While the prospect of any school district declaring bankruptcy is not a cause to celebrate, the fact is that any district that finds itself in that position is in need of tremendous change, and bankruptcy may be one tool that helps the district and community do right by their kids. There’s a
blog post floating around attacking
EdBuild (an organization I recently founded) on this point that mischaracterizes our organization. It touches on some important policy areas, so it’s worth correcting the facts. The charge distracts us from finding a way to deal with the unfair way we’ve structured funding systems around our schools and encourages dishonest political attacks. The post selectively pulls a few quotes from a panel appearance I made a few months ago, and then alters several of them, to misconstrue the point I was making, which was that bankruptcy isn’t sought after, but for districts in perilous financial situations it can be a huge opportunity. It is a problem for those governing the system to solve, but for kids whose education is being underfunded thanks to decades of accumulated debt, bankruptcy can be the fresh start a district needs, an opportunity to move forward. I encourage you to actually
watch the whole panel and see what I had to say (my comments start a bit after 23 minutes in). Here’s exactly what I said:
When you think about bankruptcy, this is a huge opportunity for school districts, and this is something EdBuild is going to focus on. Bankruptcy is not a problem for kids. Bankruptcy is a problem for the people governing the system, right? So when a school district goes bankrupt, all of their legacy debt can be eliminated. And when you’re answering questions that Andy and Mike put forward, like how are we going to pay for the buildings, how are we going to bring in new operators when there’s pension debt? Like if we can eliminate that in an entire urban system, then we can throw all of the cards up in the air, and redistribute everything with all new models. And so, you’ve heard it first, bankruptcy might be like, the thing, that leads to the next education revolution.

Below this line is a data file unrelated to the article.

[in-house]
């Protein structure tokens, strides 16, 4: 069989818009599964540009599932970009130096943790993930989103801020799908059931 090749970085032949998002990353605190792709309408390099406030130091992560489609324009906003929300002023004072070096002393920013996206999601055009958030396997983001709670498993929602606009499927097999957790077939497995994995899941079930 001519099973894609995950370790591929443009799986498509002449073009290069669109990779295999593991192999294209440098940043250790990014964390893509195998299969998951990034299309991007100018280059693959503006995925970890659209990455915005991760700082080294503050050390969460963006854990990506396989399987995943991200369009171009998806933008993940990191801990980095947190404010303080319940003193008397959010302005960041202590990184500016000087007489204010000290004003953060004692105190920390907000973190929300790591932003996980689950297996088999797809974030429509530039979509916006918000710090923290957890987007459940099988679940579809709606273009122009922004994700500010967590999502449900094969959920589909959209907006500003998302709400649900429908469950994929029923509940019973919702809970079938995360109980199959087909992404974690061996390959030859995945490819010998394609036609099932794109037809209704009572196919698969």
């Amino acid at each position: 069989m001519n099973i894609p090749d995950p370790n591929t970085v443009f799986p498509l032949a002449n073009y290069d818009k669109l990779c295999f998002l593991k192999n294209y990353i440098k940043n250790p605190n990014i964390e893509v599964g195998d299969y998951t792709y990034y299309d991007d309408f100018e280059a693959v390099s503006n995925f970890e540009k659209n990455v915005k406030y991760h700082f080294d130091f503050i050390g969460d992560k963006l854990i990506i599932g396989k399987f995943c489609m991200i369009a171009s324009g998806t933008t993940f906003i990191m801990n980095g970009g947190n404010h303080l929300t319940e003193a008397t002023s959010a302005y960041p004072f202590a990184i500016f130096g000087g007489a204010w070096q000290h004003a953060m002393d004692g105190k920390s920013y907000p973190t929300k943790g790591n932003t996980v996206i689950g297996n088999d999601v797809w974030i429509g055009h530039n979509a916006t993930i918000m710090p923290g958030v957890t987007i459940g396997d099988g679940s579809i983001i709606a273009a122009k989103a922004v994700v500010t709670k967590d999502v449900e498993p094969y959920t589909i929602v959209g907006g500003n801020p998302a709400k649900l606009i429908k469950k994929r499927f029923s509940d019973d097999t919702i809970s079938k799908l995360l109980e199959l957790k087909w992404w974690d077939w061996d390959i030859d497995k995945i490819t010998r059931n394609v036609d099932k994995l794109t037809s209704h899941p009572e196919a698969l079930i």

We created EdBuild to promote fairer funding to public schools.
Students in low-income districts need more resources to succeed, but the way they’re being funded guarantees that they actually get less. And in plenty of
cases, this is because districts are shackled to the legacy debts they’ve accumulated, and unable to put those resources into the classroom where they’re needed. These enormous debts, the result of irresponsibility by previous administrations, are crushing educational opportunities for kids. This year in Chicago, more than 1 in every 5 dollars in general state aid received for student learning instead
went to pay down more than $6 billion in long-term debt in the Chicago Public Schools. Chicago is just one story like this—there’s
hundreds of others around the country. Instead of being able to invest adequately in schools, districts are hobbled by a legacy of debt. Removing the burden of debt is an opportunity not only to free up new resources, but to find ways to ameliorate the inequitable distribution of resources between districts based on income.
Why can’t public schools be able to erase their debt and start anew, such as, for example, the city of Detroit? There’s something wrong with a system that prioritizes the interests of Wall Street by siphoning taxpayer dollars away from our classrooms to pay for these legacy debts. Baseless attacks take us away from having these important discussions and arriving at solutions. And it doesn’t help kids whose education has been shortchanged, in terms of both money and quality.
Rebecca Sibilia is founder and CEO of EdBuild. Prior to starting EdBuild, Rebecca served as the chief operating officer and vice president for fiscal strategy at StudentsFirst.
Photo of Englewood montessori students.
Rebecca Sibilia launched EdBuild in June of 2014. Prior to starting EdBuild, Rebecca served as the chief operating officer and vice president for fiscal strategy at StudentsFirst. In her fiscal strategy role, she led a team in analyzing per-pupil funding levels and state funding mechanisms that ensure “equity” and “adequacy” considerations. Her team also studied ...